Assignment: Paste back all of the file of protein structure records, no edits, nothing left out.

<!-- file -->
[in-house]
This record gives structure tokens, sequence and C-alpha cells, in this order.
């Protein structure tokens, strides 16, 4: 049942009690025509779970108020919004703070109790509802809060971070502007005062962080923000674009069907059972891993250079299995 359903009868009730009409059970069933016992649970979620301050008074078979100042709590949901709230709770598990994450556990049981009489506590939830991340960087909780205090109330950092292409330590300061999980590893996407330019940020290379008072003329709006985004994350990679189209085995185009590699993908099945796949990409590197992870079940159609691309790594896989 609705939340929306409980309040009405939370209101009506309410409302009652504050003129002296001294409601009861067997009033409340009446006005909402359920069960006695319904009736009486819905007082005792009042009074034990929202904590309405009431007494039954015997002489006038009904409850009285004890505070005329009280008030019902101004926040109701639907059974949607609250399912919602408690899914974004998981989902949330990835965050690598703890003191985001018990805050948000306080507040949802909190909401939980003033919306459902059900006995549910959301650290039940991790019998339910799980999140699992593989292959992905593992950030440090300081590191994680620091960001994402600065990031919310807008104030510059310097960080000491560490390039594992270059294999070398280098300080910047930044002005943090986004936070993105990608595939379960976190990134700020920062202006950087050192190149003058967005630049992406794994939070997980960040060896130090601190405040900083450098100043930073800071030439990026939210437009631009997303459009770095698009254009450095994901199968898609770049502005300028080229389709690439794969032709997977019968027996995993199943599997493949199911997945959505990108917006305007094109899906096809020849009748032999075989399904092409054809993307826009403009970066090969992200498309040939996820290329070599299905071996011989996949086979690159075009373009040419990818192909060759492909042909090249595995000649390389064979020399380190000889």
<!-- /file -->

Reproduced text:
[in-house]
This record gives structure tokens, sequence and C-alpha cells, in this order.
């Protein structure tokens, strides 16, 4: 049942009690025509779970108020919004703070109790509802809060971070502007005062962080923000674009069907059972891993250079299995 359903009868009730009409059970069933016992649970979620301050008074078979100042709590949901709230709770598990994450556990049981009489506590939830991340960087909780205090109330950092292409330590300061999980590893996407330019940020290379008072003329709006985004994350990679189209085995185009590699993908099945796949990409590197992870079940159609691309790594896989 609705939340929306409980309040009405939370209101009506309410409302009652504050003129002296001294409601009861067997009033409340009446006005909402359920069960006695319904009736009486819905007082005792009042009074034990929202904590309405009431007494039954015997002489006038009904409850009285004890505070005329009280008030019902101004926040109701639907059974949607609250399912919602408690899914974004998981989902949330990835965050690598703890003191985001018990805050948000306080507040949802909190909401939980003033919306459902059900006995549910959301650290039940991790019998339910799980999140699992593989292959992905593992950030440090300081590191994680620091960001994402600065990031919310807008104030510059310097960080000491560490390039594992270059294999070398280098300080910047930044002005943090986004936070993105990608595939379960976190990134700020920062202006950087050192190149003058967005630049992406794994939070997980960040060896130090601190405040900083450098100043930073800071030439990026939210437009631009997303459009770095698009254009450095994901199968898609770049502005300028080229389709690439794969032709997977019968027996995993199943599997493949199911997945959505990108917006305007094109899906096809020849009748032999075989399904092409054809993307826009403009970066090969992200498309040939996820290329070599299905071996011989996949086979690159075009373009040419990818192909060759492909042909090249595995000649390389064979020399380190000889």